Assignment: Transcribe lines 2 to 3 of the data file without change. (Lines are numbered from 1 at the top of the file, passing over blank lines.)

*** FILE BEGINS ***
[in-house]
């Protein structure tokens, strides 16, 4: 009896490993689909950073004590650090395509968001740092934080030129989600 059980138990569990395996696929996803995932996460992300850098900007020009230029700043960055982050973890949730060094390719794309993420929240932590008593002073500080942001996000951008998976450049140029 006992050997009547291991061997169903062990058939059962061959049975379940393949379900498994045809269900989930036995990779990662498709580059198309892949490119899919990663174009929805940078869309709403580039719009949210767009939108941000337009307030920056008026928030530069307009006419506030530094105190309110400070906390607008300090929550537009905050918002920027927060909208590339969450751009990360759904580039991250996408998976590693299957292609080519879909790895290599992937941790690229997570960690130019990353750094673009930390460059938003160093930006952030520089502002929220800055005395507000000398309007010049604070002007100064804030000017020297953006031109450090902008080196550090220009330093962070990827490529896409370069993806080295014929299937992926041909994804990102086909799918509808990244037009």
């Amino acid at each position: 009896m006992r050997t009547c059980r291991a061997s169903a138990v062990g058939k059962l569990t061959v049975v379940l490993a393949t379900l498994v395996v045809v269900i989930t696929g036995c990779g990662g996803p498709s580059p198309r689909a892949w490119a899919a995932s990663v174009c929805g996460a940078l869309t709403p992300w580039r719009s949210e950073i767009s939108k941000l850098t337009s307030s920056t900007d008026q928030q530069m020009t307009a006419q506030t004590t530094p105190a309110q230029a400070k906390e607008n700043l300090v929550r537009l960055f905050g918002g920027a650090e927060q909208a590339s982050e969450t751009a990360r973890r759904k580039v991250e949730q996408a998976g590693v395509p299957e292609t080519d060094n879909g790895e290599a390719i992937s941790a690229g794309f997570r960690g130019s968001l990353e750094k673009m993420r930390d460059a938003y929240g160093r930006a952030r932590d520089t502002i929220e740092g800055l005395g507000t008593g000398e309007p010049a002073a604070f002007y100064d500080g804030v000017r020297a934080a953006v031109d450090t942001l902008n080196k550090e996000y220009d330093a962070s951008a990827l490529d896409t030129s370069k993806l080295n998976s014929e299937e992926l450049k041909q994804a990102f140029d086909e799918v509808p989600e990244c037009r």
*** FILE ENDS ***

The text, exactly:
């Protein structure tokens, strides 16, 4: 009896490993689909950073004590650090395509968001740092934080030129989600 059980138990569990395996696929996803995932996460992300850098900007020009230029700043960055982050973890949730060094390719794309993420929240932590008593002073500080942001996000951008998976450049140029 006992050997009547291991061997169903062990058939059962061959049975379940393949379900498994045809269900989930036995990779990662498709580059198309892949490119899919990663174009929805940078869309709403580039719009949210767009939108941000337009307030920056008026928030530069307009006419506030530094105190309110400070906390607008300090929550537009905050918002920027927060909208590339969450751009990360759904580039991250996408998976590693299957292609080519879909790895290599992937941790690229997570960690130019990353750094673009930390460059938003160093930006952030520089502002929220800055005395507000000398309007010049604070002007100064804030000017020297953006031109450090902008080196550090220009330093962070990827490529896409370069993806080295014929299937992926041909994804990102086909799918509808990244037009």
């Amino acid at each position: 009896m006992r050997t009547c059980r291991a061997s169903a138990v062990g058939k059962l569990t061959v049975v379940l490993a393949t379900l498994v395996v045809v269900i989930t696929g036995c990779g990662g996803p498709s580059p198309r689909a892949w490119a899919a995932s990663v174009c929805g996460a940078l869309t709403p992300w580039r719009s949210e950073i767009s939108k941000l850098t337009s307030s920056t900007d008026q928030q530069m020009t307009a006419q506030t004590t530094p105190a309110q230029a400070k906390e607008n700043l300090v929550r537009l960055f905050g918002g920027a650090e927060q909208a590339s982050e969450t751009a990360r973890r759904k580039v991250e949730q996408a998976g590693v395509p299957e292609t080519d060094n879909g790895e290599a390719i992937s941790a690229g794309f997570r960690g130019s968001l990353e750094k673009m993420r930390d460059a938003y929240g160093r930006a952030r932590d520089t502002i929220e740092g800055l005395g507000t008593g000398e309007p010049a002073a604070f002007y100064d500080g804030v000017r020297a934080a953006v031109d450090t942001l902008n080196k550090e996000y220009d330093a962070s951008a990827l490529d896409t030129s370069k993806l080295n998976s014929e299937e992926l450049k041909q994804a990102f140029d086909e799918v509808p989600e990244c037009r």